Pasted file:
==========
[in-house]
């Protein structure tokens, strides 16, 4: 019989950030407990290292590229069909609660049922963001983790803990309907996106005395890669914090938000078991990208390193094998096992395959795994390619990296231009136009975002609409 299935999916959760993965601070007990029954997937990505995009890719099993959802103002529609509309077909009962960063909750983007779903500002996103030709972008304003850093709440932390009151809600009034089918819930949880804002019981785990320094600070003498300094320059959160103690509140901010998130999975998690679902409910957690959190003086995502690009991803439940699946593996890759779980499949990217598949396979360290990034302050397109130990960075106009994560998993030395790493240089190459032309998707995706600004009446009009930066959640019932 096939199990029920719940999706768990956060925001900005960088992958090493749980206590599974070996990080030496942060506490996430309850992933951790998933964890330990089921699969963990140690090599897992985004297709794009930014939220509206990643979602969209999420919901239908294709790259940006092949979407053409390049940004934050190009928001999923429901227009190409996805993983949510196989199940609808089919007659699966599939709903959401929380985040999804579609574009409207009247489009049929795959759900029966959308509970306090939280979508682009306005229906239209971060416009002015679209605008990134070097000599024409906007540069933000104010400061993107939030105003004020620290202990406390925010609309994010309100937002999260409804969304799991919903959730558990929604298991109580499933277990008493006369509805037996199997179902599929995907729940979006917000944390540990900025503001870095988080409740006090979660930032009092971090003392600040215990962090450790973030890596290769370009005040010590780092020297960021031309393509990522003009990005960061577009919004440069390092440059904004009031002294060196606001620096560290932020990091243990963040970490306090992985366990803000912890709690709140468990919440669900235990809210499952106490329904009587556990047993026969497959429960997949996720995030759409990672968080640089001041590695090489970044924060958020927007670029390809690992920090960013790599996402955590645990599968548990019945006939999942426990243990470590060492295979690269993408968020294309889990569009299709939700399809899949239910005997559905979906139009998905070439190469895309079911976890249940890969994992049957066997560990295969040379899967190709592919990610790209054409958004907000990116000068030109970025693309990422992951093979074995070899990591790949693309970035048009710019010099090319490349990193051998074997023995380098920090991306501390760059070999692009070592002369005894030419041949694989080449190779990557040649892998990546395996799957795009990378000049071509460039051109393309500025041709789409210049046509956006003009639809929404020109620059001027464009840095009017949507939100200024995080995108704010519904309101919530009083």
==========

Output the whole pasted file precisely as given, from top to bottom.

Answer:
[in-house]
């Protein structure tokens, strides 16, 4: 019989950030407990290292590229069909609660049922963001983790803990309907996106005395890669914090938000078991990208390193094998096992395959795994390619990296231009136009975002609409 299935999916959760993965601070007990029954997937990505995009890719099993959802103002529609509309077909009962960063909750983007779903500002996103030709972008304003850093709440932390009151809600009034089918819930949880804002019981785990320094600070003498300094320059959160103690509140901010998130999975998690679902409910957690959190003086995502690009991803439940699946593996890759779980499949990217598949396979360290990034302050397109130990960075106009994560998993030395790493240089190459032309998707995706600004009446009009930066959640019932 096939199990029920719940999706768990956060925001900005960088992958090493749980206590599974070996990080030496942060506490996430309850992933951790998933964890330990089921699969963990140690090599897992985004297709794009930014939220509206990643979602969209999420919901239908294709790259940006092949979407053409390049940004934050190009928001999923429901227009190409996805993983949510196989199940609808089919007659699966599939709903959401929380985040999804579609574009409207009247489009049929795959759900029966959308509970306090939280979508682009306005229906239209971060416009002015679209605008990134070097000599024409906007540069933000104010400061993107939030105003004020620290202990406390925010609309994010309100937002999260409804969304799991919903959730558990929604298991109580499933277990008493006369509805037996199997179902599929995907729940979006917000944390540990900025503001870095988080409740006090979660930032009092971090003392600040215990962090450790973030890596290769370009005040010590780092020297960021031309393509990522003009990005960061577009919004440069390092440059904004009031002294060196606001620096560290932020990091243990963040970490306090992985366990803000912890709690709140468990919440669900235990809210499952106490329904009587556990047993026969497959429960997949996720995030759409990672968080640089001041590695090489970044924060958020927007670029390809690992920090960013790599996402955590645990599968548990019945006939999942426990243990470590060492295979690269993408968020294309889990569009299709939700399809899949239910005997559905979906139009998905070439190469895309079911976890249940890969994992049957066997560990295969040379899967190709592919990610790209054409958004907000990116000068030109970025693309990422992951093979074995070899990591790949693309970035048009710019010099090319490349990193051998074997023995380098920090991306501390760059070999692009070592002369005894030419041949694989080449190779990557040649892998990546395996799957795009990378000049071509460039051109393309500025041709789409210049046509956006003009639809929404020109620059001027464009840095009017949507939100200024995080995108704010519904309101919530009083």